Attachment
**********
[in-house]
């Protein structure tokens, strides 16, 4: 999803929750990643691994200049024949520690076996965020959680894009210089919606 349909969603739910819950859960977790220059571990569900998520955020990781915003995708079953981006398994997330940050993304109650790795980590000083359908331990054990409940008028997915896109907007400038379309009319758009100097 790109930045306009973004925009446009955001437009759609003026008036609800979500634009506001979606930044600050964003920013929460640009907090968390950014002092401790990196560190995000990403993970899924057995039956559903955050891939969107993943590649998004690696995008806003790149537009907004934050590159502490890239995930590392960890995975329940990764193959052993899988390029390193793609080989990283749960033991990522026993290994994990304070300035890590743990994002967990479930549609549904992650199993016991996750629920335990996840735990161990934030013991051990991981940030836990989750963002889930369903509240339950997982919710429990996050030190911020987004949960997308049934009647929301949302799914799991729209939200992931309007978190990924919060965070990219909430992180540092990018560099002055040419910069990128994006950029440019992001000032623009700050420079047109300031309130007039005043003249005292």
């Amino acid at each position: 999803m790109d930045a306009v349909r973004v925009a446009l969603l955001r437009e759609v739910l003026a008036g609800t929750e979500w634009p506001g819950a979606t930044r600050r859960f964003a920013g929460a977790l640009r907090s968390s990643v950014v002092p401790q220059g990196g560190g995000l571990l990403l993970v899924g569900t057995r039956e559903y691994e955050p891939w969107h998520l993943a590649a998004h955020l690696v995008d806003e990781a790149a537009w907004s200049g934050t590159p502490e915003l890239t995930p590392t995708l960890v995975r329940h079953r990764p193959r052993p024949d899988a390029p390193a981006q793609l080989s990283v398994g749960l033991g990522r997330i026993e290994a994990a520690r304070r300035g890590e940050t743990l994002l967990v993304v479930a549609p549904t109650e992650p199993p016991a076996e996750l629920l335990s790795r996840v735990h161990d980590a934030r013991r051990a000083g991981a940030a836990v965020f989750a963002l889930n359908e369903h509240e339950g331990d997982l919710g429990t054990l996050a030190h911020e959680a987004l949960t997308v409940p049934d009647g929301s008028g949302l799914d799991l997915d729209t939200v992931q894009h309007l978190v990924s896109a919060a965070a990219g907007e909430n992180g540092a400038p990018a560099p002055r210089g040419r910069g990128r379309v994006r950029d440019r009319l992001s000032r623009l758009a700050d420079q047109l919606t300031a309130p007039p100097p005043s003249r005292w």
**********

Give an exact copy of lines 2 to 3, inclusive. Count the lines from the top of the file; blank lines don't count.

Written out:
């Protein structure tokens, strides 16, 4: 999803929750990643691994200049024949520690076996965020959680894009210089919606 349909969603739910819950859960977790220059571990569900998520955020990781915003995708079953981006398994997330940050993304109650790795980590000083359908331990054990409940008028997915896109907007400038379309009319758009100097 790109930045306009973004925009446009955001437009759609003026008036609800979500634009506001979606930044600050964003920013929460640009907090968390950014002092401790990196560190995000990403993970899924057995039956559903955050891939969107993943590649998004690696995008806003790149537009907004934050590159502490890239995930590392960890995975329940990764193959052993899988390029390193793609080989990283749960033991990522026993290994994990304070300035890590743990994002967990479930549609549904992650199993016991996750629920335990996840735990161990934030013991051990991981940030836990989750963002889930369903509240339950997982919710429990996050030190911020987004949960997308049934009647929301949302799914799991729209939200992931309007978190990924919060965070990219909430992180540092990018560099002055040419910069990128994006950029440019992001000032623009700050420079047109300031309130007039005043003249005292």
């Amino acid at each position: 999803m790109d930045a306009v349909r973004v925009a446009l969603l955001r437009e759609v739910l003026a008036g609800t929750e979500w634009p506001g819950a979606t930044r600050r859960f964003a920013g929460a977790l640009r907090s968390s990643v950014v002092p401790q220059g990196g560190g995000l571990l990403l993970v899924g569900t057995r039956e559903y691994e955050p891939w969107h998520l993943a590649a998004h955020l690696v995008d806003e990781a790149a537009w907004s200049g934050t590159p502490e915003l890239t995930p590392t995708l960890v995975r329940h079953r990764p193959r052993p024949d899988a390029p390193a981006q793609l080989s990283v398994g749960l033991g990522r997330i026993e290994a994990a520690r304070r300035g890590e940050t743990l994002l967990v993304v479930a549609p549904t109650e992650p199993p016991a076996e996750l629920l335990s790795r996840v735990h161990d980590a934030r013991r051990a000083g991981a940030a836990v965020f989750a963002l889930n359908e369903h509240e339950g331990d997982l919710g429990t054990l996050a030190h911020e959680a987004l949960t997308v409940p049934d009647g929301s008028g949302l799914d799991l997915d729209t939200v992931q894009h309007l978190v990924s896109a919060a965070a990219g907007e909430n992180g540092a400038p990018a560099p002055r210089g040419r910069g990128r379309v994006r950029d440019r009319l992001s000032r623009l758009a700050d420079q047109l919606t300031a309130p007039p100097p005043s003249r005292w």